London’s taste for Portuguese food has really taken hold in recent years, and Bar Douro is one of its most popular proponents. The Flat Iron Square restaurant serves national favourites including bacalhau (salt cod) fritters and addictive pasteis de nata, the hugely popular Portuguese custard tart.
Romanian dishes are the speciality at west London spot La Maria. Mamaliga makes anothe appearance here, topped with cheese and served with sour cream, alongside mititei, rolls of beef and pork meat that are cooked with spices and served with mustard.
There are very few restaurants that are quite as packed with European opulence as Bob Bob Ricard. Owned by Russian restaurateur Leonid Shutov, the glistening dining room of this Soho spot features traditional Russian dishes with luxury twists – traditional vareniki dumplings are made with truffled potato, baked oysters brehnex are also truffle topped, and there’s an awful lot of caviar around.
If you’ve not heard of San Marino, that’s because it’s a microstate inside Italy that has a population of just over 33,000 and is approximately 1/24 of the size of London. We haven’t quite found a restaurant from inside the state, but Radio Alice pizzeria in London boasts an original restaurant in nearby Bologna.
This Balkan restaurant in London dedicates a whole section of its menu to recipes by the chef’s mother. Cevapi, a Serbian staple dish of grilled beef mince sausages, feature on the menu, served with somun flatbread and chips.
We told you we’d be back at Baltic. The Southwark restaurant also sells pierogi dumplings, which are also popular in Slovenia, where they are more often made with buckwheat. Baltic fills them in the traditional style with potato, cheese and spring onion.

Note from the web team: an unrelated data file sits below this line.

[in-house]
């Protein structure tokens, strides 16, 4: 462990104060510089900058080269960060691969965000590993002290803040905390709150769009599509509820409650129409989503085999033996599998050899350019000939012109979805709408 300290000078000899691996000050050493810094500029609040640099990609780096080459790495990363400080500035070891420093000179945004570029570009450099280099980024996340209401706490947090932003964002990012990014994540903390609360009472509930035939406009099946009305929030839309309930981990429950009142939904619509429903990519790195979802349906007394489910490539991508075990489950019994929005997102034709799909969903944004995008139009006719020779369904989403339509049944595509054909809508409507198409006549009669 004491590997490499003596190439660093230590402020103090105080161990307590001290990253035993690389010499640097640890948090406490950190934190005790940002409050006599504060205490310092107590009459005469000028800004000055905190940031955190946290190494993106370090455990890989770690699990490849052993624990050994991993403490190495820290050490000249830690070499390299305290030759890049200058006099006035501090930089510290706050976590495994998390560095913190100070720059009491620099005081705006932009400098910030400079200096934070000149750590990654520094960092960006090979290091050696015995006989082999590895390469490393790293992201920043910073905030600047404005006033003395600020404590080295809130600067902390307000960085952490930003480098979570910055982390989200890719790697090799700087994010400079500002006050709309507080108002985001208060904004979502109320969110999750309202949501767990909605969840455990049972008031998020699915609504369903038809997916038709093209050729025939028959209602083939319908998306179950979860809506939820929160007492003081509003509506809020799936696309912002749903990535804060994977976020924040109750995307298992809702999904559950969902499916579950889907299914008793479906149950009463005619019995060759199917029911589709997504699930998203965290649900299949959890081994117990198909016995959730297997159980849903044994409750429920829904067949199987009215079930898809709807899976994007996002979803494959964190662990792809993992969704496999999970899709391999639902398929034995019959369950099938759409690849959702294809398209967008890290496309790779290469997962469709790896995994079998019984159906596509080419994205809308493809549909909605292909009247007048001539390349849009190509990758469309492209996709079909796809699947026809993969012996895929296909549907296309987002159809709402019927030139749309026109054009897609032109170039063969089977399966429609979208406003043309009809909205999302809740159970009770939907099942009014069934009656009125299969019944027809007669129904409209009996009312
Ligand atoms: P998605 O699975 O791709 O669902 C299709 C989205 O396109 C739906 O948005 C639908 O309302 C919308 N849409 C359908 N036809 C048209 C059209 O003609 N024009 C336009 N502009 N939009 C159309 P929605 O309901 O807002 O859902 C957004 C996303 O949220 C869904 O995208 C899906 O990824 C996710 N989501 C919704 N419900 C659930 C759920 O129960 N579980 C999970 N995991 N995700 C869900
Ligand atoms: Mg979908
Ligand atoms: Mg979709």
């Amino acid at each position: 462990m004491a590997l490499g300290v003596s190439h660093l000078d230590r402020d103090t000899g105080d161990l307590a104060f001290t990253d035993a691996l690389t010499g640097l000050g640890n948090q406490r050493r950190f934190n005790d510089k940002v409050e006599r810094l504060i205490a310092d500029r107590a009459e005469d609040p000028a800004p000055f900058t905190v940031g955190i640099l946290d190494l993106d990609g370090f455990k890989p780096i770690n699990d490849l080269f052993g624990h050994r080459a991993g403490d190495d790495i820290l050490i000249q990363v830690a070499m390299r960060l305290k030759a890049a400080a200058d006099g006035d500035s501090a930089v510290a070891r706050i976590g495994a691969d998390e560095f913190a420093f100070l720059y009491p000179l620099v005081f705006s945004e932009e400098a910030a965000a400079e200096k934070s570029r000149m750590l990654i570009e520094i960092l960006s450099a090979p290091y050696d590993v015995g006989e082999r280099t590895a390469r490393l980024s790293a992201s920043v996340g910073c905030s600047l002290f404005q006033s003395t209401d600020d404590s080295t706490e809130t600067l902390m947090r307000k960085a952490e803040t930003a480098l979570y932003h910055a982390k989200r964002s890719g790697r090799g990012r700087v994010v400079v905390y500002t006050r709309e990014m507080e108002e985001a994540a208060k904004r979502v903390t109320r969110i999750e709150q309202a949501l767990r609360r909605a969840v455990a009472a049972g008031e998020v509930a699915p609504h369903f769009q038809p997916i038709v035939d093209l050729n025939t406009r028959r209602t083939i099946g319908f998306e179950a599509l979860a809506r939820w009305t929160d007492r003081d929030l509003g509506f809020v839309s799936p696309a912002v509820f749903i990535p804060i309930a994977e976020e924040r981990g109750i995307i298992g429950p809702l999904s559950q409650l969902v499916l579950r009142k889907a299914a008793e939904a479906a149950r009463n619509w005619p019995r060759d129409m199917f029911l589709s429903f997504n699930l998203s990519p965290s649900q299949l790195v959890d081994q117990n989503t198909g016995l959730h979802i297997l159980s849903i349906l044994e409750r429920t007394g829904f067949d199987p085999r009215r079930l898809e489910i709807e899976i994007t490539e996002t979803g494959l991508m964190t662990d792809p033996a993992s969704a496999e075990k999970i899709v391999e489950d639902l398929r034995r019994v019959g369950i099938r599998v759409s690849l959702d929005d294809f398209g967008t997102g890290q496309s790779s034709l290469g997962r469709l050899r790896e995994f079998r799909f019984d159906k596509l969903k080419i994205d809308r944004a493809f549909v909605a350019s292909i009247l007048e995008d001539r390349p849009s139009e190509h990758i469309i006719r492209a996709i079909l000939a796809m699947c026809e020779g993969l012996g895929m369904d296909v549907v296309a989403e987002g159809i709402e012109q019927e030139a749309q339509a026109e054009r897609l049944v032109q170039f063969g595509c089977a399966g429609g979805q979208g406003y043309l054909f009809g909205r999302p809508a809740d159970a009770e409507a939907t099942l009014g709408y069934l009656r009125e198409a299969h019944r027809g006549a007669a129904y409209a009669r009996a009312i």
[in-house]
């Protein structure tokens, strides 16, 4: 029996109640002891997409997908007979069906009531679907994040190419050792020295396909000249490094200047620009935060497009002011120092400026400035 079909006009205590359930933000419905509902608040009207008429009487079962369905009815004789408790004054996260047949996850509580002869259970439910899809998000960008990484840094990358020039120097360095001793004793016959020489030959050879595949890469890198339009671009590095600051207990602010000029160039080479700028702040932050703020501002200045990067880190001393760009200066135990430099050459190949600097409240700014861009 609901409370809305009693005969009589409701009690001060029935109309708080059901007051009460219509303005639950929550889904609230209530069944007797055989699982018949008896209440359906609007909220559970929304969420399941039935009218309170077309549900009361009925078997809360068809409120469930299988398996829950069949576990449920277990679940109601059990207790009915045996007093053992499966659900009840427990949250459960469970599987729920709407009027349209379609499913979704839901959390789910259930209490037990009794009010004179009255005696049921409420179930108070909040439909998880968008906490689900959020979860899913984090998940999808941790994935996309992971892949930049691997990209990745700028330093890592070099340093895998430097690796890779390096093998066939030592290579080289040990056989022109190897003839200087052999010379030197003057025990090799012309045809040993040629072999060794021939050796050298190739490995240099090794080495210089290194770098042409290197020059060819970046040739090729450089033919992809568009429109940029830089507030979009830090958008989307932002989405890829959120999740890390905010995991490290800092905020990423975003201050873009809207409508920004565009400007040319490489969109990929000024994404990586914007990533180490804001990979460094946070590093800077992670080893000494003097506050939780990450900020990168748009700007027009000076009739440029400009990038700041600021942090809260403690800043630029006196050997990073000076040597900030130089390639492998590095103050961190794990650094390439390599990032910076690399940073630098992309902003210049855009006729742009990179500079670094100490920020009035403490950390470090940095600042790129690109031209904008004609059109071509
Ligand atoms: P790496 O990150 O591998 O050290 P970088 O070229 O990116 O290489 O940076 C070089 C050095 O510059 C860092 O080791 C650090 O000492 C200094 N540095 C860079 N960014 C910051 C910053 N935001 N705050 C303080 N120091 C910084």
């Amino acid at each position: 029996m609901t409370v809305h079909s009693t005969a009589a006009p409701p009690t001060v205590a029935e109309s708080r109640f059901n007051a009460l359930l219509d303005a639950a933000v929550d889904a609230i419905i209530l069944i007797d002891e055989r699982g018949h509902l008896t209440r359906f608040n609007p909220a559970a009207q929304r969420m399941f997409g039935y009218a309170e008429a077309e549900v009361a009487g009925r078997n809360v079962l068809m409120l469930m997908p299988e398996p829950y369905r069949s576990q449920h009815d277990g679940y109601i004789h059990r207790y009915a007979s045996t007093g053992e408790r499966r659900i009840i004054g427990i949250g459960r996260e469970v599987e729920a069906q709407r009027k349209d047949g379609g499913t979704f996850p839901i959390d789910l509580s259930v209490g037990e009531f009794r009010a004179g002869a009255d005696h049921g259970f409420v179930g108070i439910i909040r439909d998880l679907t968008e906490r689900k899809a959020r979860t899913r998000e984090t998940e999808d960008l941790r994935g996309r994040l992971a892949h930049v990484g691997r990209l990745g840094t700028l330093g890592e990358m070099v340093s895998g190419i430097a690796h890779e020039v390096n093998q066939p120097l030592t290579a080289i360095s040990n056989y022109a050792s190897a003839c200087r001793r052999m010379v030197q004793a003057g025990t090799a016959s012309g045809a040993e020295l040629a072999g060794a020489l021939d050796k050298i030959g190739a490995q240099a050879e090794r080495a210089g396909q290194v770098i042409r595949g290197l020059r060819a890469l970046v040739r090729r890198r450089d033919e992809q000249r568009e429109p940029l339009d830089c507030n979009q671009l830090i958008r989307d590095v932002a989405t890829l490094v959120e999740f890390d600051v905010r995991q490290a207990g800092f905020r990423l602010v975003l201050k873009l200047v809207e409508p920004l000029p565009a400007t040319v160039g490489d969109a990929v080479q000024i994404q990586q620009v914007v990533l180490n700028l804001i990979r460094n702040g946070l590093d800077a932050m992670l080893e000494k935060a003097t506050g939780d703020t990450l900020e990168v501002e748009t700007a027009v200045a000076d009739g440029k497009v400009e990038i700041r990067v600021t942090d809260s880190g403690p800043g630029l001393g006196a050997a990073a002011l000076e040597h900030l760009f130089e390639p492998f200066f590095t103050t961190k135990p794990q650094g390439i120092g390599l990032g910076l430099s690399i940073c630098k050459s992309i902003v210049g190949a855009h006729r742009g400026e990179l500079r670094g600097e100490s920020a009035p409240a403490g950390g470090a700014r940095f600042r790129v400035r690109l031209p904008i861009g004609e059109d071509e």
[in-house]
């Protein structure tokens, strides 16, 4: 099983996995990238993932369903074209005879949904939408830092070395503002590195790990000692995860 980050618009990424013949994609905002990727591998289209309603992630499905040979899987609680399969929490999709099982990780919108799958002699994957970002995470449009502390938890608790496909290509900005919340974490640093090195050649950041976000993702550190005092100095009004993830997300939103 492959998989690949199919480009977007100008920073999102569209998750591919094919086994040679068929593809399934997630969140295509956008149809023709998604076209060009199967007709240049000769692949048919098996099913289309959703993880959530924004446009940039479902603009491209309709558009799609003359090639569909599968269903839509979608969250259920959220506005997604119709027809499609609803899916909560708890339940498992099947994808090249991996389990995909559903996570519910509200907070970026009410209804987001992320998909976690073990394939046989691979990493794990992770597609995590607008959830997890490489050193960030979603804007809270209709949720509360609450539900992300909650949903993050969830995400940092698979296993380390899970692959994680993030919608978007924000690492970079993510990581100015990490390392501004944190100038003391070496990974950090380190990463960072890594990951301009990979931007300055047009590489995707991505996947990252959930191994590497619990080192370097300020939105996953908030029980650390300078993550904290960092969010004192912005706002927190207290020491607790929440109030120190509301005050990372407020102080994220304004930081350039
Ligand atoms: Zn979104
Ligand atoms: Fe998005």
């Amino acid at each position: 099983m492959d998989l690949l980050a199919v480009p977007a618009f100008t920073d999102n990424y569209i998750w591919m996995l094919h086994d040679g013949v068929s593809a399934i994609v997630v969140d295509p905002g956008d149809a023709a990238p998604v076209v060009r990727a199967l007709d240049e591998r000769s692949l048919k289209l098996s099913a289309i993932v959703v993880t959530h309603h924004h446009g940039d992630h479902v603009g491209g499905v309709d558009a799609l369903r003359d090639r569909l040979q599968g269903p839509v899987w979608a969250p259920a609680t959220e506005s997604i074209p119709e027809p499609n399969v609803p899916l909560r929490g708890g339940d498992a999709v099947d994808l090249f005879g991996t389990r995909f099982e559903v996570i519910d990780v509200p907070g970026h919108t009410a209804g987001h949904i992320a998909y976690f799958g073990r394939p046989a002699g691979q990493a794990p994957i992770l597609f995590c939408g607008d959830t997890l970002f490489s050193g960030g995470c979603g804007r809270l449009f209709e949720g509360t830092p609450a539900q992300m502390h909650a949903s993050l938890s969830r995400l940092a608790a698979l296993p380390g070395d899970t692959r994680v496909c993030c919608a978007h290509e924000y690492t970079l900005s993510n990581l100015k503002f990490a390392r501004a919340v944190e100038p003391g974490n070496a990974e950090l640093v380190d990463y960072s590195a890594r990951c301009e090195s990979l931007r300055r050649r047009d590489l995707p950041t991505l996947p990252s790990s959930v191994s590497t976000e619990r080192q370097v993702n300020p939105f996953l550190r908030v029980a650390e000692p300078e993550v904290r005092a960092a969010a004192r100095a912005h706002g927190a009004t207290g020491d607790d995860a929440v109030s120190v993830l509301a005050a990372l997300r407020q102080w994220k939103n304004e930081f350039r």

London’s Spanish restaurant scene is buzzing with Iberian excellence, but one of the best spots for it has to be Michelin-starred Barrafina. This tapas bar serves up some of the best croquetas in the city – oozing with its creamy centre and filled with unctuous jamon – while its olive-oil laden, garlicky pan con tomate is exceptional.
Ethiopian-born, Swedish-raised chef Marcus Samuelsson took his inspired take on Scandinavian cuisine to New York, before London brought Aquavit over here too. The menu includes a traditional smörgåsbord sharing selection featuring the likes of blood pudding with lingonberries, bacon and lardo, as well as gravlax with mustard and dill sauce.
A holiday on the Swiss slopes wouldn’t be complete without an evening spent huddled around a fondue pot. St Moritz brings Alpine dining to London with its wide-ranging fondue selection, including hot pots filled with gruyere, vacherin and emmental cheeses, as well as a fondue bourguignonne featuring hot oil ripe for sizzling strips of prime beef.
Head out south west to Twickenham for a Ukranian experience, where Prosperity serves up traditional dishes from the Eastern European state. Start off with a dish of Ukranian borsch (a sour, bright red soup made with beetroot) before moving on, of course, to a chicken Kiiv, breadcrumbed, fried and stuffed here with cheese.
And finally, we’re back home. And who better to welcome us than Fergus Henderson at St John, the Clerkenwell restaurant that has achieved international fame for reviving English culinary traditions? The excellent bone marrow on toast dish is a must-try, and be sure to finish off with an eccles cake and Lancashire cheese. We don’t think anyone’s ever given St John nul points.